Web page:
If you were to ask me, I don’t have a good answer for you yet. I mean, ideally, and in a perfect world, of course I want scholarship to be free. I think everybody has a right to an education and should have access to materials to research what they want. But we don’t live in a perfect world. There is so much that goes into writing and publishing scholarship that options must be weighed and there needs to be a plan. I haven’t been presented with a solution that makes me think that this is entirely possible with where we are at but I think that with problem solving and time, future generations will have more access to scholarly works than we do currently.

Where did Montezuma go to college? Az Tech: Researching and Writing in the Digital Age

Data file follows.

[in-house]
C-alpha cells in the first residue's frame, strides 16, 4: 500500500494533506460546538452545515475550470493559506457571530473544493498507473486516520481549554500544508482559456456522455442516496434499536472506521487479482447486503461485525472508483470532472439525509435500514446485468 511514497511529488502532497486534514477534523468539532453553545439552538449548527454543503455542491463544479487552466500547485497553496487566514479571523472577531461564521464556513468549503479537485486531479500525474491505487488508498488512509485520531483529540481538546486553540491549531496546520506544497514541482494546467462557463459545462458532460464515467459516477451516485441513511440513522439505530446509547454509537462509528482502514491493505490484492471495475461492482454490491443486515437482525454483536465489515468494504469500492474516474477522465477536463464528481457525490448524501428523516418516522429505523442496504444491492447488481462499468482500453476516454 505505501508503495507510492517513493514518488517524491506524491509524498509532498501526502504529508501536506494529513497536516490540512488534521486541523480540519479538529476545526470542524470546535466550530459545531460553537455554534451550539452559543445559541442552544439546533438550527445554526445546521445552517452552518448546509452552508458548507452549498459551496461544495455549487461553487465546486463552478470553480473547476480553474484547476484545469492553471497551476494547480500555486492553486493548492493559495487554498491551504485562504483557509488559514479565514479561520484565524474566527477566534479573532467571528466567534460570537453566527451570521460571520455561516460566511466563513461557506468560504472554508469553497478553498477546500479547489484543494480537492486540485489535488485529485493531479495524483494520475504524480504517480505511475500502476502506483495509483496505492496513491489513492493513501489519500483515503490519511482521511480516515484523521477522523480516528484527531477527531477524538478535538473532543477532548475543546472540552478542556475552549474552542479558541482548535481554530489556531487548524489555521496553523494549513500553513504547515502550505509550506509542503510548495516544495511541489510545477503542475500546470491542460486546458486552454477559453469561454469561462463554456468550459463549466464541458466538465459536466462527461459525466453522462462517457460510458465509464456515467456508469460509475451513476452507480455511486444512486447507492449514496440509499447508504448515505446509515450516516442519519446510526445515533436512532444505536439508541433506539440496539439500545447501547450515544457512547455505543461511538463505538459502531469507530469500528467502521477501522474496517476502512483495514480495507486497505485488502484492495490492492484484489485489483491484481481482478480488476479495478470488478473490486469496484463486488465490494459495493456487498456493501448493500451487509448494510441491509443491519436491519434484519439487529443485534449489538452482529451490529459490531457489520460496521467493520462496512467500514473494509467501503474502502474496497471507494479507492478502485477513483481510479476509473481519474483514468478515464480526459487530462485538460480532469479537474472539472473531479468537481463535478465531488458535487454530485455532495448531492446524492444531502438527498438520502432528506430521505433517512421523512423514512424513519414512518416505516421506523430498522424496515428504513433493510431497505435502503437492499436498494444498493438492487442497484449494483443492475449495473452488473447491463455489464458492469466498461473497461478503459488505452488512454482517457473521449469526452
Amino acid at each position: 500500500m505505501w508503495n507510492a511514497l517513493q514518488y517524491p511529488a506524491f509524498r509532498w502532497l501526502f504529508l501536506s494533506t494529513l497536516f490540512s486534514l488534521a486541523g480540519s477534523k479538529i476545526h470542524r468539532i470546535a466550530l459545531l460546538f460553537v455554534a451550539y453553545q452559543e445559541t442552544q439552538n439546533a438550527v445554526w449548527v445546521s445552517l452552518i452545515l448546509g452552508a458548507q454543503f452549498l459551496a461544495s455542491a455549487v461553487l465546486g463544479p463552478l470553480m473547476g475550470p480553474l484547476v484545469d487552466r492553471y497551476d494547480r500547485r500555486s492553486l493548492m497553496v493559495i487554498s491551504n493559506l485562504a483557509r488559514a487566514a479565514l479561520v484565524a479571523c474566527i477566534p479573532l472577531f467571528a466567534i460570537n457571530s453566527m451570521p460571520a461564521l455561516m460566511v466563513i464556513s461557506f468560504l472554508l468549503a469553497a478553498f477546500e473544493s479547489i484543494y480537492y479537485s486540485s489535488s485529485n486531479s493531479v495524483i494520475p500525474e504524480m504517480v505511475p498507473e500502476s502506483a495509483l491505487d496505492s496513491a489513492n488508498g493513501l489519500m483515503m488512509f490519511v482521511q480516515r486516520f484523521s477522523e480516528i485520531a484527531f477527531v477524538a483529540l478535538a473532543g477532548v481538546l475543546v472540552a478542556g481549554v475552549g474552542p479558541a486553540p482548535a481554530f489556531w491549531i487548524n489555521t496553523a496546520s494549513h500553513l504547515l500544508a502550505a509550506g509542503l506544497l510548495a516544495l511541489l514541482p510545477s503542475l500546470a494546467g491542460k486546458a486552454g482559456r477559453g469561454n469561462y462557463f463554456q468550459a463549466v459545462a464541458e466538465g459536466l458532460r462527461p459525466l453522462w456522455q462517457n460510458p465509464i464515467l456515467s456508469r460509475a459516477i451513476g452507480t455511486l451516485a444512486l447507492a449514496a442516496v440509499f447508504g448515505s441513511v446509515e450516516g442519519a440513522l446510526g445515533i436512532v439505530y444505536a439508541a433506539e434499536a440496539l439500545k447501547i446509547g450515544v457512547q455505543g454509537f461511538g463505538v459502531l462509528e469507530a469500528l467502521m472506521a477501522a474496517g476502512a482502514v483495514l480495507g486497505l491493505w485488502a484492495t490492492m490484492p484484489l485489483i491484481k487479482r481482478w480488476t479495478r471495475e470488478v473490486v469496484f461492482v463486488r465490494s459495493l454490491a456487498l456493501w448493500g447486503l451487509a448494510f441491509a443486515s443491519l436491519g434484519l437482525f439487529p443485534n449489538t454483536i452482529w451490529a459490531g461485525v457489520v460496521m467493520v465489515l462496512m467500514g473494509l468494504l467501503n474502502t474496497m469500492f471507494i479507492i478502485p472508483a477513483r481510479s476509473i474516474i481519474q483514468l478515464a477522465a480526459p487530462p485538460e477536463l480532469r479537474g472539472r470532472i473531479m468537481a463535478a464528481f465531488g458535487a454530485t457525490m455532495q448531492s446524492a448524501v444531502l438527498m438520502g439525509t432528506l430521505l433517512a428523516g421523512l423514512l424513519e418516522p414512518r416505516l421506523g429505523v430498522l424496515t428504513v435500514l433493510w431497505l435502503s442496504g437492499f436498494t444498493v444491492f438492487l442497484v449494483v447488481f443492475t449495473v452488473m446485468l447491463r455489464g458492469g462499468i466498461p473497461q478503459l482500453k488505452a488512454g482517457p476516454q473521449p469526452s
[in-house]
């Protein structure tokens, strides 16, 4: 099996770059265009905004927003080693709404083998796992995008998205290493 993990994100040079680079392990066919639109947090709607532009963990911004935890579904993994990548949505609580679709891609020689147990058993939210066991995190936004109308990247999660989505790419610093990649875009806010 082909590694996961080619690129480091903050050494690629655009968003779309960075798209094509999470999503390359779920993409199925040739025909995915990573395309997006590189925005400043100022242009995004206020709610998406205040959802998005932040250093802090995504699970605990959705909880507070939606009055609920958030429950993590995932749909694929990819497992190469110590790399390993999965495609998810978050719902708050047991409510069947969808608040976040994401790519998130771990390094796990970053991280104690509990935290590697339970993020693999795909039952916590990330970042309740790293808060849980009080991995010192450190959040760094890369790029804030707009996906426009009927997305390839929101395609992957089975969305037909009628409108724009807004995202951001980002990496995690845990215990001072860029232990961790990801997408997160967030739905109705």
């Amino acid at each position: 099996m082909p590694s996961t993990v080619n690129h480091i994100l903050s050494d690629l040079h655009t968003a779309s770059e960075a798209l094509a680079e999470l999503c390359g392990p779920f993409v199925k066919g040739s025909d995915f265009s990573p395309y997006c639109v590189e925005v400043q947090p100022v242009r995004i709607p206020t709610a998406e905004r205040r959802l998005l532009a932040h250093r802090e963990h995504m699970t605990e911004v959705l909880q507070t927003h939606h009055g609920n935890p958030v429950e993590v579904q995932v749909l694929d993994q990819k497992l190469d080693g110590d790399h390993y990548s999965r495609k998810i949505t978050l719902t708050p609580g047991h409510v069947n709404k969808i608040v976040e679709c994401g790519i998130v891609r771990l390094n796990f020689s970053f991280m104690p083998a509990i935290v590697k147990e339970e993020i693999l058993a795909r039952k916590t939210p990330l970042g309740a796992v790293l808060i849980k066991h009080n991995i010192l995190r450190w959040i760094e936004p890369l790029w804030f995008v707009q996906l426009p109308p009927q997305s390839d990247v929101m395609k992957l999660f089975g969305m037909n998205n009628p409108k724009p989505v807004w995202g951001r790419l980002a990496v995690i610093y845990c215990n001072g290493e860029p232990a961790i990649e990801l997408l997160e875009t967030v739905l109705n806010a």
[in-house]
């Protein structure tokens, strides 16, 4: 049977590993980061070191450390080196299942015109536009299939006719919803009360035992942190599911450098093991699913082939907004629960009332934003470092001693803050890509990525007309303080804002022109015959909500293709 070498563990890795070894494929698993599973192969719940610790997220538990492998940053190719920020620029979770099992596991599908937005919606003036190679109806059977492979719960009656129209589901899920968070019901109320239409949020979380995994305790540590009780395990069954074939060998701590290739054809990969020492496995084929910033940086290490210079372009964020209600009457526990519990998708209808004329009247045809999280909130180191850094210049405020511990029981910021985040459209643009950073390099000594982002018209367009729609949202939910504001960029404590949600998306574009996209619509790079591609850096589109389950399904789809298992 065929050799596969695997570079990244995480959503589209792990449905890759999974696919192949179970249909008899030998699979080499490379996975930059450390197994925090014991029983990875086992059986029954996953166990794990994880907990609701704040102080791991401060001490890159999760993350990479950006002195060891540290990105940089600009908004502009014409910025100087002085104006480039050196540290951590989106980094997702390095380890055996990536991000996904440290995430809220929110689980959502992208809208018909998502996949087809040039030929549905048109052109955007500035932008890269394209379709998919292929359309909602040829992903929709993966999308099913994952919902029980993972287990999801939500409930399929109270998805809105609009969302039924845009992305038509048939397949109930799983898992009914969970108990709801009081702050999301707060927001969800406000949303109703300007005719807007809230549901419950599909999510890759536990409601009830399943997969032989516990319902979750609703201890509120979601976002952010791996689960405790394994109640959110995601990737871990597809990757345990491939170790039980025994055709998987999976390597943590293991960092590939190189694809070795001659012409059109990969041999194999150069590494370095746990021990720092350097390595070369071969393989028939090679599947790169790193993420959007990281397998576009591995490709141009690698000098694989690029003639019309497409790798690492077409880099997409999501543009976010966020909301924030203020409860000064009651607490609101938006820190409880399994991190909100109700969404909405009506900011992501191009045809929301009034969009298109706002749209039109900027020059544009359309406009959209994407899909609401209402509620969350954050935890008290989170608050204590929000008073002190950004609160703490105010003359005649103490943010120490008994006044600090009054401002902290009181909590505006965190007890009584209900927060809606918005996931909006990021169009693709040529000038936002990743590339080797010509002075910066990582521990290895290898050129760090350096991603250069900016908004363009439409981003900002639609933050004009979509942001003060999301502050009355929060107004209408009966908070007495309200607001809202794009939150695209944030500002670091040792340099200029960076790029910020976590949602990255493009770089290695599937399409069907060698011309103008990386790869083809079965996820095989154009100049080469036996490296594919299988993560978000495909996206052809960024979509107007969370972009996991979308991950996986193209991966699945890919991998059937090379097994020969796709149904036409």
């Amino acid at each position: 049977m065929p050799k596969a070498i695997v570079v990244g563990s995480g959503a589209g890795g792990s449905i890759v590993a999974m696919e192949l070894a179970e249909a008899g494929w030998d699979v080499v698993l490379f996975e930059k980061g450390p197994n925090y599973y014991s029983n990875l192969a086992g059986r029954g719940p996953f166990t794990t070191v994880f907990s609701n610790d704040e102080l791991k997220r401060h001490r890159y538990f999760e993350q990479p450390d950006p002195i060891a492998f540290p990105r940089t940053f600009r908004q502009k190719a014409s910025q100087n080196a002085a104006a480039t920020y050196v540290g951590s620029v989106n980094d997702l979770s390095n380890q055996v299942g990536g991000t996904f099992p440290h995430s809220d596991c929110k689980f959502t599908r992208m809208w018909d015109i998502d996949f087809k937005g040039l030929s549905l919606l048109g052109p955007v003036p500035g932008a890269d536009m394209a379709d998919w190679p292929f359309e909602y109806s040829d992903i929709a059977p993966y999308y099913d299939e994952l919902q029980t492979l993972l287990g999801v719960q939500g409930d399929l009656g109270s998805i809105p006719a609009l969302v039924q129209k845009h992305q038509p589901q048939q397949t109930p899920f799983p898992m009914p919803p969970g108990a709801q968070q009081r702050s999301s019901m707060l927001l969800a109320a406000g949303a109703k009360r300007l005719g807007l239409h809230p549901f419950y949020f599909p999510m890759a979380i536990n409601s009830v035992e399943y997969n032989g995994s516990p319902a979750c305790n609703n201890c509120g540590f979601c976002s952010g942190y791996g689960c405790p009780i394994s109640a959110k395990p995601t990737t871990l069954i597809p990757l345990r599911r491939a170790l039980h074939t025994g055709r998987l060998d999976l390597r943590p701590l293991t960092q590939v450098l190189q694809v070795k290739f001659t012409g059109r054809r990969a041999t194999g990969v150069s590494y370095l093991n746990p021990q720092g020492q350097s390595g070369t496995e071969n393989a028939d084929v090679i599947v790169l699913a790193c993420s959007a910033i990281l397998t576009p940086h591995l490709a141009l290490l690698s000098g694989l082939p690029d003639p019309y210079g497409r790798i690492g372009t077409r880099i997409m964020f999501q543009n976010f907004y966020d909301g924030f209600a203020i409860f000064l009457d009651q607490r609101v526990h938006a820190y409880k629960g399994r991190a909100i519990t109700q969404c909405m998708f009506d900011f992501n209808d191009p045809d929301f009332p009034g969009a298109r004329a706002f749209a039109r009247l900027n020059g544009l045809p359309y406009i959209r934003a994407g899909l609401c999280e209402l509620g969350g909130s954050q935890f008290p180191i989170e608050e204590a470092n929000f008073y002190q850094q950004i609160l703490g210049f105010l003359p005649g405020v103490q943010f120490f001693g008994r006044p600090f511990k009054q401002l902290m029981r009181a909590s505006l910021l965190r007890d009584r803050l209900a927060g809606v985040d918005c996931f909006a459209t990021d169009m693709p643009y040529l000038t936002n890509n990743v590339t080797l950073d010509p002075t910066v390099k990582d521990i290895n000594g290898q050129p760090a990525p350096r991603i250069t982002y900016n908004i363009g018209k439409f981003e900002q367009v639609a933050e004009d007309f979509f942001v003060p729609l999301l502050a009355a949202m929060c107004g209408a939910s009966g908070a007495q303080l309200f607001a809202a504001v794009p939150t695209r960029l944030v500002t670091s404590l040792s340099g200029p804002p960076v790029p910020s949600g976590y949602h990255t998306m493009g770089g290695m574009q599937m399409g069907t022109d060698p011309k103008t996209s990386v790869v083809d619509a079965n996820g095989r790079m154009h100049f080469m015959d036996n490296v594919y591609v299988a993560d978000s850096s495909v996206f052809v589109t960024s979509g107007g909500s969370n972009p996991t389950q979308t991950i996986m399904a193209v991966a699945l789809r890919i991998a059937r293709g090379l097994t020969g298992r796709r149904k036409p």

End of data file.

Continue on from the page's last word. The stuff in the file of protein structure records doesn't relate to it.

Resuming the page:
The web has made doing historical research easier and more accessible, especially as a student. I have a tendency to do my work at odd hours, specifically late at night, because that is when I focus the best. So with the ability to access sources like journal articles and books through databases, I am able to get work done without any closing-time restrictions like I would at the library. It also allows for me to gain access to sources quicker and get some sources that are not available at my university or local library as well as giving me the ability to find out which places have what I am looking for. In regards to primary sources, I have access to countless newspaper articles and photographs that, without the web, it would be nearly impossible for me to gain access to.